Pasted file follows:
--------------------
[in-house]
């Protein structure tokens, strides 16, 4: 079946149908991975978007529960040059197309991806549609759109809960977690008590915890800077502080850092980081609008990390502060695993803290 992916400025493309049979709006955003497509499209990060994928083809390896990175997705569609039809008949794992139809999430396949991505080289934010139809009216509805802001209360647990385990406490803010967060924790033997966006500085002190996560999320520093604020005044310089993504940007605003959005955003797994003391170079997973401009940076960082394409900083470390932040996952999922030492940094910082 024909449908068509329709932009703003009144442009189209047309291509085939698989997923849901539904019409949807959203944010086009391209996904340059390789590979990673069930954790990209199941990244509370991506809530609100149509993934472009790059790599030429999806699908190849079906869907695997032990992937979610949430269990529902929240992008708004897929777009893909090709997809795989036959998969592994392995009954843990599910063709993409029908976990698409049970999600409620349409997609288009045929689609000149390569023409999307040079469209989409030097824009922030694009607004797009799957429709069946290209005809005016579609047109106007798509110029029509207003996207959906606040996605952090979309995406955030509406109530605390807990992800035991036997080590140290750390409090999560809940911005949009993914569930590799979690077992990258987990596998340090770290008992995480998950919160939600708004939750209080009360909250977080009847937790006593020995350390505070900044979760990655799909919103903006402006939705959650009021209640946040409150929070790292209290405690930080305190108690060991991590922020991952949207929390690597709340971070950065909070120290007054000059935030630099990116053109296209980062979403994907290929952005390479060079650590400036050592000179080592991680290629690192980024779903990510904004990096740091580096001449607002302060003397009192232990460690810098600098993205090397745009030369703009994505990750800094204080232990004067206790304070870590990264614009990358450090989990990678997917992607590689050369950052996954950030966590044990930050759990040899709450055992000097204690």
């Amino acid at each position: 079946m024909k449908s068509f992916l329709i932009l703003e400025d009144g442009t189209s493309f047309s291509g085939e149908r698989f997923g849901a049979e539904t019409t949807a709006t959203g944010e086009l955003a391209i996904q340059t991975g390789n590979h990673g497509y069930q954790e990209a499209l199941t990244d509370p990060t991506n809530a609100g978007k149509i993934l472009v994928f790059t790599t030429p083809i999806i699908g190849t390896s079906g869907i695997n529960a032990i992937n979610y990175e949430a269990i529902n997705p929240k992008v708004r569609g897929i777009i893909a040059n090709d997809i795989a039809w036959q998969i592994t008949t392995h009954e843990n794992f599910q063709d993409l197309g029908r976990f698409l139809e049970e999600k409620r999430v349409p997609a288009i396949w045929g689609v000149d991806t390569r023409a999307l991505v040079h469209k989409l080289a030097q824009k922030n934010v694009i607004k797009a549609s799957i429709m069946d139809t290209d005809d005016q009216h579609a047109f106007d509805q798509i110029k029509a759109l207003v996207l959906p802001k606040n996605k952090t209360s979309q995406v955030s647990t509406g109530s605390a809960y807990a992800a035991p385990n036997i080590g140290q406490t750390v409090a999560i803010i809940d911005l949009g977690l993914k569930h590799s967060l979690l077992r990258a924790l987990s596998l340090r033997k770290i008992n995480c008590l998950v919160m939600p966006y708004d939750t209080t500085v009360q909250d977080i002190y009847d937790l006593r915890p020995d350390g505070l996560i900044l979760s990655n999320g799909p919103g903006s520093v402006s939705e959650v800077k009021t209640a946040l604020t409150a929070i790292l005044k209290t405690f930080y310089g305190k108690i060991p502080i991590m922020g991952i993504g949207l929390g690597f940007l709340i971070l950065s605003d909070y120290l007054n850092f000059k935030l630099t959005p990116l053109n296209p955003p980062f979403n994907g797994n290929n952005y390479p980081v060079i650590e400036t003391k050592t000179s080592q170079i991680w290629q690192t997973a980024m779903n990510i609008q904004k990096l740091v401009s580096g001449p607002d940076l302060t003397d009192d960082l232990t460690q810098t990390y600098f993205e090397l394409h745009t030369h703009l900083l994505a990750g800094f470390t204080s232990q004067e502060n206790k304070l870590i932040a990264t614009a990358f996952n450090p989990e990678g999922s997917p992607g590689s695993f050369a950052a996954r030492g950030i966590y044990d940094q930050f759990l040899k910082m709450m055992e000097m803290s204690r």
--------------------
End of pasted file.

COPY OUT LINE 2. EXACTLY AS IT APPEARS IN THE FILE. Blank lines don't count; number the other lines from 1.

């Protein structure tokens, strides 16, 4: 079946149908991975978007529960040059197309991806549609759109809960977690008590915890800077502080850092980081609008990390502060695993803290 992916400025493309049979709006955003497509499209990060994928083809390896990175997705569609039809008949794992139809999430396949991505080289934010139809009216509805802001209360647990385990406490803010967060924790033997966006500085002190996560999320520093604020005044310089993504940007605003959005955003797994003391170079997973401009940076960082394409900083470390932040996952999922030492940094910082 024909449908068509329709932009703003009144442009189209047309291509085939698989997923849901539904019409949807959203944010086009391209996904340059390789590979990673069930954790990209199941990244509370991506809530609100149509993934472009790059790599030429999806699908190849079906869907695997032990992937979610949430269990529902929240992008708004897929777009893909090709997809795989036959998969592994392995009954843990599910063709993409029908976990698409049970999600409620349409997609288009045929689609000149390569023409999307040079469209989409030097824009922030694009607004797009799957429709069946290209005809005016579609047109106007798509110029029509207003996207959906606040996605952090979309995406955030509406109530605390807990992800035991036997080590140290750390409090999560809940911005949009993914569930590799979690077992990258987990596998340090770290008992995480998950919160939600708004939750209080009360909250977080009847937790006593020995350390505070900044979760990655799909919103903006402006939705959650009021209640946040409150929070790292209290405690930080305190108690060991991590922020991952949207929390690597709340971070950065909070120290007054000059935030630099990116053109296209980062979403994907290929952005390479060079650590400036050592000179080592991680290629690192980024779903990510904004990096740091580096001449607002302060003397009192232990460690810098600098993205090397745009030369703009994505990750800094204080232990004067206790304070870590990264614009990358450090989990990678997917992607590689050369950052996954950030966590044990930050759990040899709450055992000097204690």